Payroll debit cards: What you need to know

(CBS News) Do you get paid with a debit card? If you do, you're among the more than 4.6 million Americans now getting paid with debit cards, according to a recent New York Times report citing the research firm Aite Group. And that number is expected to grow.

But do you know those cards can carry a catch?

They often carry some hefty fees.

The cards, businesses claim, are convenient, allowing employees to go to an ATM to withdraw pay, Jill Schlesinger, a CBS News business analyst, explained on "CBS This Morning." However, fees may be tacked on for some uses, including a $1.75 ATM fee, possibly 50 cents if you have a balance inquiry, and an inactivity fee of $7.

"Employees got kind of freaked out and said, 'What gives? Why do we have to use this?" Schlesinger said.

The backlash has led some companies, such as McDonald's, to change their methods. McDonald's is now giving its employees a choice, following a lawsuit by a former employee who questioned the practice.

Schlesinger added, "In their defense, a lot of these employers are saying, 'Hey, wait a minute, we were responding to a need. We had a lot of employees who are what we call unbanked.' About 10 million Americans who just don't have bank accounts. And they were you saying, 'Look, we want to use these cards to help these 10 million people. They're also employees. We're really good guys.'"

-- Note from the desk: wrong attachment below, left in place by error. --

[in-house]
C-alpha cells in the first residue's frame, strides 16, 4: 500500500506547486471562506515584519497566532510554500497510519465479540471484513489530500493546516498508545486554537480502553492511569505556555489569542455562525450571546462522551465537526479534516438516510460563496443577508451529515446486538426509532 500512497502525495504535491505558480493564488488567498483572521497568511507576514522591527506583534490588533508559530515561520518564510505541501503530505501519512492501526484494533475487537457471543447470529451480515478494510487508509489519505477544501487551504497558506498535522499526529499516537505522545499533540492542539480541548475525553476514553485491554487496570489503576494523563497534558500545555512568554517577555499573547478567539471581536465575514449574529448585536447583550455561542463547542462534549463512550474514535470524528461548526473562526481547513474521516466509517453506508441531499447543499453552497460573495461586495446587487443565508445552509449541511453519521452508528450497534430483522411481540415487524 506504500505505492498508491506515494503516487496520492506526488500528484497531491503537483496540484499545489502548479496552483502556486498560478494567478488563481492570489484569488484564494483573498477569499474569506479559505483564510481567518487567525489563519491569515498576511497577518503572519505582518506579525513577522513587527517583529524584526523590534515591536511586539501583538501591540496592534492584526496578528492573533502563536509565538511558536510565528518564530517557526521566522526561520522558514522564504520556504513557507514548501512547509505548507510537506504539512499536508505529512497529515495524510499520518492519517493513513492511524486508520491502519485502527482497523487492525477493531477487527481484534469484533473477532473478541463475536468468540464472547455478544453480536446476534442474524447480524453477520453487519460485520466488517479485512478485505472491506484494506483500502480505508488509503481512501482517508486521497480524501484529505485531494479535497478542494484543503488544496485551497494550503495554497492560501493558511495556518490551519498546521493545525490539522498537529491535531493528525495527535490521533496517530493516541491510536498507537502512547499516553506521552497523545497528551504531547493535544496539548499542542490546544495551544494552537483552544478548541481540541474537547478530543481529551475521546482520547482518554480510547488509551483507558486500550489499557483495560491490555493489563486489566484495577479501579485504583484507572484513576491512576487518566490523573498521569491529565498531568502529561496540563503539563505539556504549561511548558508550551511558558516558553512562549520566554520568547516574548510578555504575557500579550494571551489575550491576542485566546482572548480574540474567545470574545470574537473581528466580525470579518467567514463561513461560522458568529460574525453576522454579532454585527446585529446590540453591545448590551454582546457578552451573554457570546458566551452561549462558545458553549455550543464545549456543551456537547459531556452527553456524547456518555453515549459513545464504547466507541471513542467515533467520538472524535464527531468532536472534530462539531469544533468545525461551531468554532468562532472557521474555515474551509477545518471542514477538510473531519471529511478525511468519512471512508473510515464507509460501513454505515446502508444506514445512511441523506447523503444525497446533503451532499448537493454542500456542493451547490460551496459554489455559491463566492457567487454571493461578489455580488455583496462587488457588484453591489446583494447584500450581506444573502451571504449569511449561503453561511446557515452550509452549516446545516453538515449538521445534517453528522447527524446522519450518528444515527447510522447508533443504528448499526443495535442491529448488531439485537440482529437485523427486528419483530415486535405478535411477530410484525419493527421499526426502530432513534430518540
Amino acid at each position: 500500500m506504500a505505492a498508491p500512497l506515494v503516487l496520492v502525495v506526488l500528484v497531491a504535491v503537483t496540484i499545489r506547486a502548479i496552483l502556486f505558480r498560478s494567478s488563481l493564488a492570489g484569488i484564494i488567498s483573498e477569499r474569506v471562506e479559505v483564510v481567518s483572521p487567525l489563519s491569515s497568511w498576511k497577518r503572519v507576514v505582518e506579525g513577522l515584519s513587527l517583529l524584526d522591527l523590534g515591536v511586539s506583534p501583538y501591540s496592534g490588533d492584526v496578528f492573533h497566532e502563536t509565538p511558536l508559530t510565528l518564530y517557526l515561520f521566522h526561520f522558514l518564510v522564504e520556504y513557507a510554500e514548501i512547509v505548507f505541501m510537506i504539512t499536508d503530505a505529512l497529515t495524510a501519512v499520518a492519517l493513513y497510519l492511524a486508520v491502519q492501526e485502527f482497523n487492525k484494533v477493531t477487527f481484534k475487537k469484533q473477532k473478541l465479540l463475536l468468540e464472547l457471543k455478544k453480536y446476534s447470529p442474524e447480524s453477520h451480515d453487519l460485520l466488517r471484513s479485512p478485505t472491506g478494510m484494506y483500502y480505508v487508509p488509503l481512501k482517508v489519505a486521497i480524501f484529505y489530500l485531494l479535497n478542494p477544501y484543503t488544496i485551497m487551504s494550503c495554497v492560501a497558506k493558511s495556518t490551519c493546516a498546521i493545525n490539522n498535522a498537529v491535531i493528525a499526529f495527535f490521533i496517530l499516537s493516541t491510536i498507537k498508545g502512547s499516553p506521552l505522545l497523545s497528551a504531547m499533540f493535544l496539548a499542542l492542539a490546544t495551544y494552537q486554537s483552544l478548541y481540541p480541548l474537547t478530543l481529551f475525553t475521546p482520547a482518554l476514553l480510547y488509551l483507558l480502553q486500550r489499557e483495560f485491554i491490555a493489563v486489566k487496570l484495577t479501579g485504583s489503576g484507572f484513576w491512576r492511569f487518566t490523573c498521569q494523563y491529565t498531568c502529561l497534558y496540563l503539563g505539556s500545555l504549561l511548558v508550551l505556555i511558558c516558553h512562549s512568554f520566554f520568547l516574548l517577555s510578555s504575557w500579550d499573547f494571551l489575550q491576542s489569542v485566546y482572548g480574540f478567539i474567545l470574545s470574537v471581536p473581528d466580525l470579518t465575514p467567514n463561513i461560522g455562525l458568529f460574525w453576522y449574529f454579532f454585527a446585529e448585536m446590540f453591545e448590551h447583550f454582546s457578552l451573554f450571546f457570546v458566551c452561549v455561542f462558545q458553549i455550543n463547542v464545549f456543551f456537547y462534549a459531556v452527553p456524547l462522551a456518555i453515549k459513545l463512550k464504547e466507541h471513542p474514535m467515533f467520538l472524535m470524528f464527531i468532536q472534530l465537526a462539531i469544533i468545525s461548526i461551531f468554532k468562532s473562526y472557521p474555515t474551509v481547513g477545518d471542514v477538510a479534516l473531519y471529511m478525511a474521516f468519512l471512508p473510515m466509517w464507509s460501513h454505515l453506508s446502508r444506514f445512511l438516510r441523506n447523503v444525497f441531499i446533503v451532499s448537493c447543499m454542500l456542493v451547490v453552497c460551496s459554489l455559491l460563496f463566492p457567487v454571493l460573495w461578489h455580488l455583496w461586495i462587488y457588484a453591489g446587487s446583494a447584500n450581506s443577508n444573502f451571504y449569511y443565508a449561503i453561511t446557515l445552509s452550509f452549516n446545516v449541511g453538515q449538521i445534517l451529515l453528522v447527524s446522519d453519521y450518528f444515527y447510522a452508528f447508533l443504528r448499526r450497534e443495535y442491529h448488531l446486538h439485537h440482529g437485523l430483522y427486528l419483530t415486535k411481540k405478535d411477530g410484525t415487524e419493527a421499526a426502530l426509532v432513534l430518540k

The fees are going to both the companies and their employees, Schlesinger explained. "The arrangement is set up between the employer and the bank," she said. "There are different arrangements for every company. Some employers actually got a kickback if their employees used the card."

The practice didn't happen at McDonald's, Schlesinger pointed out, but it did happen elsewhere. The New York Housing Authority, for instance, got money back from the bank for every employee who used one of these cards, Schlesinger said.

"In many cases, a lot of the employers are saying, 'Hey, for the unbanked people, if they had to pay for a check cashing service, it would cost 15 bucks. This is cheaper. We're really good guys,'" Schlesinger said. "I think in the end, this is about transparency and giving their employees choices. If the companies do that, they're fine. If they are not being transparent, that is not good."

Watch Schlesinger's full "CTM" appearance above.

  • Amanda Cochran

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